Too much credit in the markets fuels bubbles. The most notorious example in recent memory is the subprime mortgage crisis that caused the Great Recession in 2008. Some people say we are currently in a sovereign debt bubble that is causing a bubble in all asset classes. The jury is still out on that one.

Since the early 1990’s, there has been a credit fueled bubble in law school tuition. Here is a site that analyzes the law school tuition bubble.

Law school tuition has continued to rise since 2008 despite the value of a law degree falling substantially. Why do law schools keep raising tuition? Because they can.

Many students use loans to fund law school. Rare is the young adult who can appreciate the life choking impact of years of huge student loan payments when it is explained four years before payments begin. Almost without exception, they assume it will all work out.

And in a way, it will all work out. Just probably not how they are thinking.

Here is my recent conversation with a law school applicant:

Him:  Do you think I should go to law school?

Me:    Only if you will not have to take out loans to pay for it.

Him:  But if I don’t take out loans, how can I go to law school?

Me:    I’m sorry, I have to get back to my letter bitching about someone’s discovery responses.

Maybe you can win a circular argument. I can’t.

As long as the loans can’t be discharged in bankruptcy, law schools will continue to raise tuition while admitting more students than the job market can absorb.

And prospective students who can’t identify a better option than three years of law school and ‘it will all work out’ will continue to take the loans and go to over-priced law school.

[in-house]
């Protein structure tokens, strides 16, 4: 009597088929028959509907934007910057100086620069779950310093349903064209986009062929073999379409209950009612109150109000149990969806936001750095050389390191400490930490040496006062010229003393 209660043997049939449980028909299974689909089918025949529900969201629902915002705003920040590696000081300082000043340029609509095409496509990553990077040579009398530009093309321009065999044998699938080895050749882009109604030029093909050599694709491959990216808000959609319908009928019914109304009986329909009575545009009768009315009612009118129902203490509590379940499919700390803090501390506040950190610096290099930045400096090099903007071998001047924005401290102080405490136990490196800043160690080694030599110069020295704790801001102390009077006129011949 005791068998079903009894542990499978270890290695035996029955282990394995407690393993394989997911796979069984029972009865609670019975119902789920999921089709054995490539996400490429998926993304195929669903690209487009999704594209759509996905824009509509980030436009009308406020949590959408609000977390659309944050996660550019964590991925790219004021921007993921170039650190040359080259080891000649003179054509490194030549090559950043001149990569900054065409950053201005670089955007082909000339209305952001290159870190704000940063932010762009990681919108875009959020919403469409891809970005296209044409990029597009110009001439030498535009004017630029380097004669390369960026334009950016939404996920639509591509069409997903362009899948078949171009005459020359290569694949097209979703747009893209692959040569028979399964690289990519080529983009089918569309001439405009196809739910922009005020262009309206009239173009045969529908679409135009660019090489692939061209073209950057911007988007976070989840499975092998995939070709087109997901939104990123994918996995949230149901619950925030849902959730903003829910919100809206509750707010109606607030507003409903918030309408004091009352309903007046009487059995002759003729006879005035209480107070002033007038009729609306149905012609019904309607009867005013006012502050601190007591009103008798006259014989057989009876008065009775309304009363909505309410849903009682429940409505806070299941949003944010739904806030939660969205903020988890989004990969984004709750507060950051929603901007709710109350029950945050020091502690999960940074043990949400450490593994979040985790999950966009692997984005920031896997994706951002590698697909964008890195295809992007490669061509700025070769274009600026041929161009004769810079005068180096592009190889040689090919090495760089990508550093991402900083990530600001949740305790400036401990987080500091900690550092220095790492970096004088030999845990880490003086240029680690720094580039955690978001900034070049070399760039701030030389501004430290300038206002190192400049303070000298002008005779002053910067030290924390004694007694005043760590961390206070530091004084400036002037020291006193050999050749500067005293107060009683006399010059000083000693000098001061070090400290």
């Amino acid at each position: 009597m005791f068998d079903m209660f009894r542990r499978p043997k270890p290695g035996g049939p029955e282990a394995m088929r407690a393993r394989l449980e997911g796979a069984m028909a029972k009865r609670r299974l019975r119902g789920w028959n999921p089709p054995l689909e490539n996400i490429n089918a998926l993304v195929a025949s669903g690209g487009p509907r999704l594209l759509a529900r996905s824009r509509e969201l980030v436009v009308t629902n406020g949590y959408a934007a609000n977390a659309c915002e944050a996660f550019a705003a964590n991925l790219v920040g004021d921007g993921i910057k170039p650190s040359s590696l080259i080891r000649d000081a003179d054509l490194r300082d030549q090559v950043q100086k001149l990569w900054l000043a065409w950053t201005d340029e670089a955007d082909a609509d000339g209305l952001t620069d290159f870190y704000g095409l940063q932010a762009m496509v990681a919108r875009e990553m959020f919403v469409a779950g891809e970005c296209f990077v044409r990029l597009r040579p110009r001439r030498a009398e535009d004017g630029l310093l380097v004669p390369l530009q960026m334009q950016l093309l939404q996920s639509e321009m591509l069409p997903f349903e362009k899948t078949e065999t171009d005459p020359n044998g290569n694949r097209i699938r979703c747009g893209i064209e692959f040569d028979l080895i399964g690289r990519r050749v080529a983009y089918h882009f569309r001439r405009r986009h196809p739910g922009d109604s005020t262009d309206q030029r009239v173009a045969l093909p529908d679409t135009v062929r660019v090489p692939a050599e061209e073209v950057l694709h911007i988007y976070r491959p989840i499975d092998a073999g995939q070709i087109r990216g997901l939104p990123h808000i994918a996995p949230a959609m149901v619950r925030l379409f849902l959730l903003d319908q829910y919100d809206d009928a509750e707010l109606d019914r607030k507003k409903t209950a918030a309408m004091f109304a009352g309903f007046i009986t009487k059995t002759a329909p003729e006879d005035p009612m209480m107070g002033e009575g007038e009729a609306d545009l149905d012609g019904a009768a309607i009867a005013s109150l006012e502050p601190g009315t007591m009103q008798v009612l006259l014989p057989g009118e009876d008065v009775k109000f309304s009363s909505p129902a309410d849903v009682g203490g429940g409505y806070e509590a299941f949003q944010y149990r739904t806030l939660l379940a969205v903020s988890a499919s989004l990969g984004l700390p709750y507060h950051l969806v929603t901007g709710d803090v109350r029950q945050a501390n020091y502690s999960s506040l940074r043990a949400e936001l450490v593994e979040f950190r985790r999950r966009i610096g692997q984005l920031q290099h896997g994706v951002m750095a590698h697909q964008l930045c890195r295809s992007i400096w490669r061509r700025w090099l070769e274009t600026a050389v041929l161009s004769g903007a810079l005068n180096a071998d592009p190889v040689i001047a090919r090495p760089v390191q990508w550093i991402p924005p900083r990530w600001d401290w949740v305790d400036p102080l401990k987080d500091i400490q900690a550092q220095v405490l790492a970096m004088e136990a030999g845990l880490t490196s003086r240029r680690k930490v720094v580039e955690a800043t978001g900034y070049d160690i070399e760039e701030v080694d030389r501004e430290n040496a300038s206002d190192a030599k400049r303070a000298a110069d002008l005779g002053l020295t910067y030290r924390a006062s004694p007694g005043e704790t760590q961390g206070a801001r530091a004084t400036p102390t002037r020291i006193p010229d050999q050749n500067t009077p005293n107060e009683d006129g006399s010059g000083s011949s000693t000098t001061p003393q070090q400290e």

BTW, you know what I NEVER hear? I never hear anyone say I wish I had gone to law school. Just like I never hear a lawyer who leaves private practice for in-house, government or another profession say they wish they had stayed in private practice. My point related to this post is: are you sure you want to go to law school?

  • Macy Hanson

    I financed an Ole Miss law degree and paid it off, in full, within five years of graduation. But I had no furniture, I lived in what would have made Section 8 housing look posh, and my work-life balance was non-existent. I love litigating; I could not imagine doing anything else, but, my goodness, this is a tough and stressful profession with tremendous financial uncertainty.

    I’d keep writing but I’ve got to get back to a letter bitching about discovery responses (they all stonewall).

    My biggest stress is financing litigation as the defense lawyers drag out the cases for years on end.

  • Anderson

    Gave my kid the same advice: don’t pay anyone to go to law school. They give you a tuition scholarship, then okay, fine.

  • Mediumlaw attorney

    Compounding the problems post-graduation: starting attorney wages are relatively stagnant. Young associates complain about paying off loans, older partners do not understand because law school was tremendously cheaper for them (even considering inflation), and the market was far stronger. In other words, wages have at best increased to match inflation, but the loan debt (and payments) have clearly grown far larger. Even an inflation-adjusted starting salary puts a new attorney at a disadvantage as compared to when the partners started practicing. It seems the result is either (1) a reduced living standard for young attorneys or (2) paying the loans off over a longer period of time (25 years vs 10).